About the Faroe Islands

The Faroe Islands are situated in the middle of the North Atlantic Ocean, approximately halfway between Iceland, Norway and Scotland. The Islands are a self governing part of the Danish Realm, but have opted to remain outside the EU.

The archipelago consists of 18 islands, 17 of which are inhabited. They cover an area of 1,400 square kilometres (540 square miles) and have a population of 48.000. The capital Tórshavn, with a population of 19.351 citisens.

The Islands are of volcanic origin, and the country typically consists of high mountains, deep valleys, fjords and sounds.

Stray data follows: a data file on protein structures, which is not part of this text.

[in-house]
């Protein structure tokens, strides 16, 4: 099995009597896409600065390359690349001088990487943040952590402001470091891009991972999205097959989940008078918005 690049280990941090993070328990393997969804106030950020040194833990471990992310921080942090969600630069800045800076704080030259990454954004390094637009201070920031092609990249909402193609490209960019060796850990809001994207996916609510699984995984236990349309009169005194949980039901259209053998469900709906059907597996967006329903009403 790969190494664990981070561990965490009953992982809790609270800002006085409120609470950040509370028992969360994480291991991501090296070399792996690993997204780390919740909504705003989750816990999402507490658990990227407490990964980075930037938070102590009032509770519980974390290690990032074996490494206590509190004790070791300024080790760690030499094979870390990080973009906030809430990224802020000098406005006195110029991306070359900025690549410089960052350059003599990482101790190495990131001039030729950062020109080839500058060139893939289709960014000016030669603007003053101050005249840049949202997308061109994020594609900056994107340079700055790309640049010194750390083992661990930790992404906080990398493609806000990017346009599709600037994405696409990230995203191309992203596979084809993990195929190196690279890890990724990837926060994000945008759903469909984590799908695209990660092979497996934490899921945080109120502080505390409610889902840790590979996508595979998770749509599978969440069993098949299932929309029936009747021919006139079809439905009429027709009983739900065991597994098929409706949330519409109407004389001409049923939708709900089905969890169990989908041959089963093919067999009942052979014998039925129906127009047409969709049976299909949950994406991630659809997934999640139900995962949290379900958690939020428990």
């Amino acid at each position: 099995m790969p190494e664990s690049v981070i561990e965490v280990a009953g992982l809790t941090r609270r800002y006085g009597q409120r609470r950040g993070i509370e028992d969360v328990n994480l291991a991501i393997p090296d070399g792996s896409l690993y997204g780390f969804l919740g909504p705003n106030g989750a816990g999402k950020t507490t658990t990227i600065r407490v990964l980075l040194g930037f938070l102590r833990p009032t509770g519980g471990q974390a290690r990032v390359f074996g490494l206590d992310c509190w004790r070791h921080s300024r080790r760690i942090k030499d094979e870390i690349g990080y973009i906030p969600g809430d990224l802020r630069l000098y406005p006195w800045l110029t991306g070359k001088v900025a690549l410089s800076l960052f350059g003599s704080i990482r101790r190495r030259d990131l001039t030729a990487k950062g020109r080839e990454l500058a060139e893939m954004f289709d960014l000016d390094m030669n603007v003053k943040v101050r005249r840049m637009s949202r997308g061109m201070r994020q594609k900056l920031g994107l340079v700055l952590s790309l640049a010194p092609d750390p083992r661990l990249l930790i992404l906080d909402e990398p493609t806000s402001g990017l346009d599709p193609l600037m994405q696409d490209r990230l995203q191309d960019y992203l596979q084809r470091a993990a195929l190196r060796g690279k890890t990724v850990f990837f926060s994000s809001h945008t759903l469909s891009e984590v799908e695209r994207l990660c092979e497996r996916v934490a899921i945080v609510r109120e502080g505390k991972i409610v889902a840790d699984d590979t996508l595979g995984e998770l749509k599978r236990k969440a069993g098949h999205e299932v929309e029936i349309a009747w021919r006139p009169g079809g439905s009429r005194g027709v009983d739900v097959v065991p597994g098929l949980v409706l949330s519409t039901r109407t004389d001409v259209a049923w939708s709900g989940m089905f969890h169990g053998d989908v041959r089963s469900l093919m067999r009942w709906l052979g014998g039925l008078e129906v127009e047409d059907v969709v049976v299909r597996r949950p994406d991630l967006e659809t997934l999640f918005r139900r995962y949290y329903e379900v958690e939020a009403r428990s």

The warm Gulf Stream passes by the Islands, which ensures a mild winter compared to many other North European countries.

The Faroese themselves are direct descendants from the Vikings who about 1200 years ago colonised the islands. The Faroese language is an independent language, but comes from the Old Norwegian language and is thereby related to the other Scandinavian languages.